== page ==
It’s not everyday that you sell a property, it could even be your first time, which is why you need to be prepared. What better way to make sure you are on top of everything, than with a pre-sale checklist to help you avoid some of the common pitfalls that can make the process more stressful than it needs to be.
1. Two heads are better than one
This should be a no-brainer. Split all the tasks and logistics involved with your wife/husband/partner/significant other - assuming there are two people involved. As mentioned, selling/buying/moving is a stressful experience - so it makes sense to spread the load. One person could for example be in charge of the paperwork, while the other takes care of all the practical logistics such as arranging cleaners and contractors.
2. Selling a strata title property
If you are selling a strata title property, which most apartments fall under, you need to have the appropriate paperwork for this ready. Depending on which state you live in this could include a copy of the property certificate for the lot, a copy of the strata plan and a copy of any change of by-law affecting the use of common property.
3. Get ready for the photographer
Hiring a professional real estate photographer is a cost effective way of marketing your property online. But you need to do some work before they walk through the door. You have two options here - to have your home professionally styled/staged or to DIY.
If you go with a pro stylist they will help make your home look infinitely more spacious and saleable by decluttering and may even replace your furniture and artworks. There is a cost associated with this, so you need to work out if you think it is worth the outlay.
If you DIY this step then you need to declutter, depersonalise and generally prep your home with buyers in mind. They need to imagine living there, so it needs to be a blank canvas for open house inspections. Some tips include using white/neutral tones to make spaces look bigger, and consider swapping out larger pieces of furniture for smaller versions to help show the versatility of a space and how it can be used.
Buyers need to imagine living in your property, so it needs to be a blank canvas for open house inspections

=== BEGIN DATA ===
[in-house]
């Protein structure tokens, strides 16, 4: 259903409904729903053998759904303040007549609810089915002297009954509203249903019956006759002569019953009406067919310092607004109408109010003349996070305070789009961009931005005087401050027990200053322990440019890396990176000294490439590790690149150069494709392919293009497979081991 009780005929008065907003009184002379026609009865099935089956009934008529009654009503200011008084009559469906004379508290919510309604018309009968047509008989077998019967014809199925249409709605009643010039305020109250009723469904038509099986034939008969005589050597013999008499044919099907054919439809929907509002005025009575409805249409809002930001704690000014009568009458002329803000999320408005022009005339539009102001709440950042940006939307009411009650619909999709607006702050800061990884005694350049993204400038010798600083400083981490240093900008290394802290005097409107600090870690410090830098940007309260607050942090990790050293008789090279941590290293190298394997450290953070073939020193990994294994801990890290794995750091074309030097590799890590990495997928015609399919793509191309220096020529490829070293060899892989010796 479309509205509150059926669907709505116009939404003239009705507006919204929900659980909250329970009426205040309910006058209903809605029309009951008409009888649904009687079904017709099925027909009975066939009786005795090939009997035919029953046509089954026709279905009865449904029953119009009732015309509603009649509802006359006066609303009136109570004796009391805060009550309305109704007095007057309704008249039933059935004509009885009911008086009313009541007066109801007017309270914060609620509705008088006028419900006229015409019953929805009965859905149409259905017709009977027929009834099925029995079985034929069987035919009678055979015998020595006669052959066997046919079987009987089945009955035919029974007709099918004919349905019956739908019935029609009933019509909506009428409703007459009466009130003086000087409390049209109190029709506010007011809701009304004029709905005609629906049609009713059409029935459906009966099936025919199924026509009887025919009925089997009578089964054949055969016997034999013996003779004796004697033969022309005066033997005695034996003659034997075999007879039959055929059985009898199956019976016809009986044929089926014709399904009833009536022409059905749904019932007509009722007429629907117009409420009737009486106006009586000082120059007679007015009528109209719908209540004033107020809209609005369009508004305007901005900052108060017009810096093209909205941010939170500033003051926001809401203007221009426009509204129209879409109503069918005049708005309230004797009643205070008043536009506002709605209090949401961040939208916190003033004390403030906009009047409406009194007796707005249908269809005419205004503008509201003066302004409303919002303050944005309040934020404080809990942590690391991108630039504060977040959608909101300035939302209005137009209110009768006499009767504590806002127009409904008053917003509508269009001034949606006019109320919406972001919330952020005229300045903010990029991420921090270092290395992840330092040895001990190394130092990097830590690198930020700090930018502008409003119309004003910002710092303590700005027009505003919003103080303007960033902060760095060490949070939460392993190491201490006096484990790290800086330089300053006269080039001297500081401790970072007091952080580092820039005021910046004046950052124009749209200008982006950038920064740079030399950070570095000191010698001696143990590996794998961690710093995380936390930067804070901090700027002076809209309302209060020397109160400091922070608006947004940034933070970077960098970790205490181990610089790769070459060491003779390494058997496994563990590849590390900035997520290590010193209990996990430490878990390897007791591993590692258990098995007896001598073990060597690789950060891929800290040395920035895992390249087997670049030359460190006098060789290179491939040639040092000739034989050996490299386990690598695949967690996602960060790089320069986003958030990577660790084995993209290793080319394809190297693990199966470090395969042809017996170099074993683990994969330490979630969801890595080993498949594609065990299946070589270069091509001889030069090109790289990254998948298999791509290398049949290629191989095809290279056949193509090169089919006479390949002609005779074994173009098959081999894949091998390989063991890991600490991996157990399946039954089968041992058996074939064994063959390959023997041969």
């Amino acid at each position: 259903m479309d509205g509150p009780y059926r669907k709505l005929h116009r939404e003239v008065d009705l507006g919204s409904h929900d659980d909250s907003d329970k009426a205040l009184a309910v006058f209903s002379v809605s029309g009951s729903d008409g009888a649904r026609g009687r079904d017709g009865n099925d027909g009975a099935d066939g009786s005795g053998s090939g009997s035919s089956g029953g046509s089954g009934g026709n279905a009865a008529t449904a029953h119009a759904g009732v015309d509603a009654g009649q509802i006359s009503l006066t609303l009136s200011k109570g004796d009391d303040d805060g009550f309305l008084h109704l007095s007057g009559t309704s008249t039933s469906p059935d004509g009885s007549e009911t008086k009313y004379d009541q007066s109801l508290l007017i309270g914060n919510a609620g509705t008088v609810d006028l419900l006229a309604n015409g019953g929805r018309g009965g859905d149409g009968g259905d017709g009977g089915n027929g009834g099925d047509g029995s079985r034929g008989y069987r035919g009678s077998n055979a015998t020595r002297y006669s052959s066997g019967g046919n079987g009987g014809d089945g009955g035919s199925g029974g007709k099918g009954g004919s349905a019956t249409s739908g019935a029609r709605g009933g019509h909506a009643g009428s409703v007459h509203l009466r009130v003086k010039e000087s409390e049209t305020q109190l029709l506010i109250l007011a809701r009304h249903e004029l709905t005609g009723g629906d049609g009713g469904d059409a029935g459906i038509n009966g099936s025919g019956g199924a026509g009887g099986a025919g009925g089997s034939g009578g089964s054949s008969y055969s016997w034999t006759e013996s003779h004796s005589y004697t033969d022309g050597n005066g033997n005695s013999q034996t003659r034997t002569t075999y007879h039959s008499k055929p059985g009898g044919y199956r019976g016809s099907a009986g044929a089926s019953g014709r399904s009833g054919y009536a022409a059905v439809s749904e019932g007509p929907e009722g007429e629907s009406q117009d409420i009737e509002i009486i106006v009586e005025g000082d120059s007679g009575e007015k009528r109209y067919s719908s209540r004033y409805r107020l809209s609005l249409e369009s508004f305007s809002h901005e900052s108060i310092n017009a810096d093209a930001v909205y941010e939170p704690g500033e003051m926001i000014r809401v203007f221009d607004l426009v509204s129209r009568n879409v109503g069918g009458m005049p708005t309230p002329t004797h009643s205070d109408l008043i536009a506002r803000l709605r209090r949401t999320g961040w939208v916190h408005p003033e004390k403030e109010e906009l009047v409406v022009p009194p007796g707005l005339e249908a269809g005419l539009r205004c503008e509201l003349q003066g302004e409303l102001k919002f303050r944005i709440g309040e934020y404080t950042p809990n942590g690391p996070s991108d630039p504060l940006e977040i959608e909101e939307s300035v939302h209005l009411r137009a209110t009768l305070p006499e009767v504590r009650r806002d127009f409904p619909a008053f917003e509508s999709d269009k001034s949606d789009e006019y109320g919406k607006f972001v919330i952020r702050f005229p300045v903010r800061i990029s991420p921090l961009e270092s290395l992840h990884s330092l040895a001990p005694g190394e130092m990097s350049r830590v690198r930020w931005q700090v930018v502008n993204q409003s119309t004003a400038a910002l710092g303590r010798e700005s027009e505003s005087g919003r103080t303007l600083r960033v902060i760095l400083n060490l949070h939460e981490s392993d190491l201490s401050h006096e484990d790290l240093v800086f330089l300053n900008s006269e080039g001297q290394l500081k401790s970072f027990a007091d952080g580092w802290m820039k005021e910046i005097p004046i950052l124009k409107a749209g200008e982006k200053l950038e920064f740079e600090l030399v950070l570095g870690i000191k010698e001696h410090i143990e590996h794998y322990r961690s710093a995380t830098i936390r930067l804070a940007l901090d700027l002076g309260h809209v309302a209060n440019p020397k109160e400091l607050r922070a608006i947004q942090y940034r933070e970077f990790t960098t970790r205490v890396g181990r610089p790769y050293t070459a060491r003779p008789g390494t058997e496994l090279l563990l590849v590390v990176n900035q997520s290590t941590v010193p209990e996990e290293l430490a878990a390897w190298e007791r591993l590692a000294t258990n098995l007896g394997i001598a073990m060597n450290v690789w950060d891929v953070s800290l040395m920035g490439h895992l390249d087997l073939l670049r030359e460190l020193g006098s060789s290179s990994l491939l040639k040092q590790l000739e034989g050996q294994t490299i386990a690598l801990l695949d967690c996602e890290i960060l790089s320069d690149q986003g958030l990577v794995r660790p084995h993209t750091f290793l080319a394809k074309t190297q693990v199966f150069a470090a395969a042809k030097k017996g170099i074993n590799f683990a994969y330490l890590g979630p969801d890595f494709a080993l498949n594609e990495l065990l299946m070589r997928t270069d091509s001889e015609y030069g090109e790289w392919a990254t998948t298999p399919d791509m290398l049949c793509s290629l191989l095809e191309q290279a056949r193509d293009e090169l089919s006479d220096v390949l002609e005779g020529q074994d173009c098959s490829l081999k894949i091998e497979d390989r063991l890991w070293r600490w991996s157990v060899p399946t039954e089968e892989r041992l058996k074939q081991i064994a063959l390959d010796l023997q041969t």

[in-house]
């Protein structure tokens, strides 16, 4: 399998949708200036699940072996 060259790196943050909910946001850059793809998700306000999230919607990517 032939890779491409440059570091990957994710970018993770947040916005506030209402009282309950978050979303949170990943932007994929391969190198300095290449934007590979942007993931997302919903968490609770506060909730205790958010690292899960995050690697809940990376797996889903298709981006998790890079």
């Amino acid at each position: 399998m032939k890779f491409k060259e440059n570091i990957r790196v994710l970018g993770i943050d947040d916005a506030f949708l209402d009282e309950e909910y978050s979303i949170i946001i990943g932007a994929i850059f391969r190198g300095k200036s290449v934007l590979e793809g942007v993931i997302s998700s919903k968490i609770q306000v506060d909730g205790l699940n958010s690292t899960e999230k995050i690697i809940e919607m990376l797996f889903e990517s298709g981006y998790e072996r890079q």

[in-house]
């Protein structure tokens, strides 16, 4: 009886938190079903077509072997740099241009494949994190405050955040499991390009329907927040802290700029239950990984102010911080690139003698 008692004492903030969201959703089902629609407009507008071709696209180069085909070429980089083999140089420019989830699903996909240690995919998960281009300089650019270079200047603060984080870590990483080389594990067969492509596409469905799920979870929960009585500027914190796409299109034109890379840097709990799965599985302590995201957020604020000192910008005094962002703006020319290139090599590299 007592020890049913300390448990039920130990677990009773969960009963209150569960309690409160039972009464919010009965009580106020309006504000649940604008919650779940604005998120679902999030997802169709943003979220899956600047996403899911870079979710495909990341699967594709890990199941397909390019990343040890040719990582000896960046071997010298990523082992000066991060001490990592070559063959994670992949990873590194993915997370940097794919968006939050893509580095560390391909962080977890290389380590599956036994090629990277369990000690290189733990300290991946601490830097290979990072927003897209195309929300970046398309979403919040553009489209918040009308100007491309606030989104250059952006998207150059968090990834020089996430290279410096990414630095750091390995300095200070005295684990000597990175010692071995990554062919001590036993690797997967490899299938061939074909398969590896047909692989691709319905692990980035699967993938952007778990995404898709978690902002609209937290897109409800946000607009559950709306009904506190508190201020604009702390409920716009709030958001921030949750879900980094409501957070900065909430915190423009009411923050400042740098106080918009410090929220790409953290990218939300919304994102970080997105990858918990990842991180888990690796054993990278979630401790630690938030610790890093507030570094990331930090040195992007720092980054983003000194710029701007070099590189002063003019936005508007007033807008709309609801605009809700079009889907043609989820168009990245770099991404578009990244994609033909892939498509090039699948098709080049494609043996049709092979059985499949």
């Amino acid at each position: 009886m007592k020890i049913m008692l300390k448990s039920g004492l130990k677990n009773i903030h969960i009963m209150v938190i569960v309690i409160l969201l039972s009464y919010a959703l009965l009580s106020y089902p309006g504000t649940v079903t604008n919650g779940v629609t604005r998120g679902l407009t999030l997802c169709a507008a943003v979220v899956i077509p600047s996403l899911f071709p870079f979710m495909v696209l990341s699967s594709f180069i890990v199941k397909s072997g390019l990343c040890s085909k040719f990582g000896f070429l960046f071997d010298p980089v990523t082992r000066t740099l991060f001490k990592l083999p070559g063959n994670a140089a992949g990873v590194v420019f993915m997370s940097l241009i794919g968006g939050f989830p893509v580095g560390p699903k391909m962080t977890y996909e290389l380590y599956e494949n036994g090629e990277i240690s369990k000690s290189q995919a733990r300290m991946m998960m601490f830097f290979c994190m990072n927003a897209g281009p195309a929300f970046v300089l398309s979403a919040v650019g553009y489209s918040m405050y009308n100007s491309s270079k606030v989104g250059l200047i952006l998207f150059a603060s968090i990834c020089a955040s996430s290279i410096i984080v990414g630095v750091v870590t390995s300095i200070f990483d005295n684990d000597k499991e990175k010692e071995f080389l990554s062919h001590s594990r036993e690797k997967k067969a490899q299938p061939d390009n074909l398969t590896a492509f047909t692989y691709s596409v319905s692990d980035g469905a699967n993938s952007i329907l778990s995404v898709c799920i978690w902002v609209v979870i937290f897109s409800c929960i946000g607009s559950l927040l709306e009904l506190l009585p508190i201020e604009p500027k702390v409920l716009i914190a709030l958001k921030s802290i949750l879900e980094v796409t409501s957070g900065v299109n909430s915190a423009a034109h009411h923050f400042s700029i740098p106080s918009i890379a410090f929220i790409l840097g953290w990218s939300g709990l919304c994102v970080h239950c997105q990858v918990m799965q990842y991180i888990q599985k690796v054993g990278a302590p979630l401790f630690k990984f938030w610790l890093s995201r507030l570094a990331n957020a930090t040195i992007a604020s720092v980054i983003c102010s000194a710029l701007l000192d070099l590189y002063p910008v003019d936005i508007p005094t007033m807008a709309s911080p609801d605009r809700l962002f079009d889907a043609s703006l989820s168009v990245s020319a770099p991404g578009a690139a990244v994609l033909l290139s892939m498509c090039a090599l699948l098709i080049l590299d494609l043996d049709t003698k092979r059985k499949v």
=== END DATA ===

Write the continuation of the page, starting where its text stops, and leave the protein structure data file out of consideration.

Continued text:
4. Make a repair checklist
You need to do a walk through of your property to assess what repairs are required. Buyers are likely to check if your lights work or notice if there is a dripping tap - and you want to avoid any negative experience at all costs. If it is an investment property and you have had tenants in it, it is very likely to need some TLC.
This could be anything from small jobs such as leaking taps and blown bulbs to larger projects like replacing a hot water unit. Take the time to make a repair checklist. This will speed up your checks and ensure you don’t overlook anything. You also need to schedule contractors in to do the work. Track down a reliable handyman to take care of all the small jobs, and the appropriately licensed tradies for more involved tasks.
5. Plan your renovations well in advance
If there are larger alterations or renovations that need to be undertaken these need to researched and scheduled in good time. This is because getting quotes, hiring contractors and ordering materials all have lead times which can determine when you list your property for sale.
6. Booking removalists and packing up
If you are selling your own home, get ahead of the curve by researching removalists and planning your packing strategy. Removalists charge depending on what level of service you choose. If you are time poor consider getting them to do everything. Even though it costs more, it will be worth it.
Get ahead of the curve by researching removalists and planning your packing strategy well in advance
7. Where are you going to live?
If you are selling an investment property or have already bought a home you don’t have to think where you are going to live. But if you are planning on renting for the interim then knowing where you’ll live is pretty important. Research properties to let to get an idea what rent is going to cost.
Don’t get complacent either, your property could sell faster than you expect it to.
8. Get on top of the paperwork
Make a list of all the documentation you need for the sale. There is a lot to keep track of, related to your loan, title, contract paperwork, land transfer, building reports and more. Your legal representative - conveyancer or solicitor - can help, as can your bank, agent and accountant.
9. Get your finances in order
Are you buying and selling at the same time? Then you will need to apply for a new loan with your provider. Talk to them in advance to make sure you qualify for finance. If you are selling an investment property work out your tax obligations, either yourself or with an accountant or via your financial adviser.
10. Talk to your agent
After you have interviewed and chosen a real estate agent talk to them often. Considering the scale of the transaction open channels of communication are important. Your agent is there to help you through the sale process, so don’t be shy to lean on them for advice. This could be anything from the legalities and paperwork to sourcing tradies for your repairs and renovations.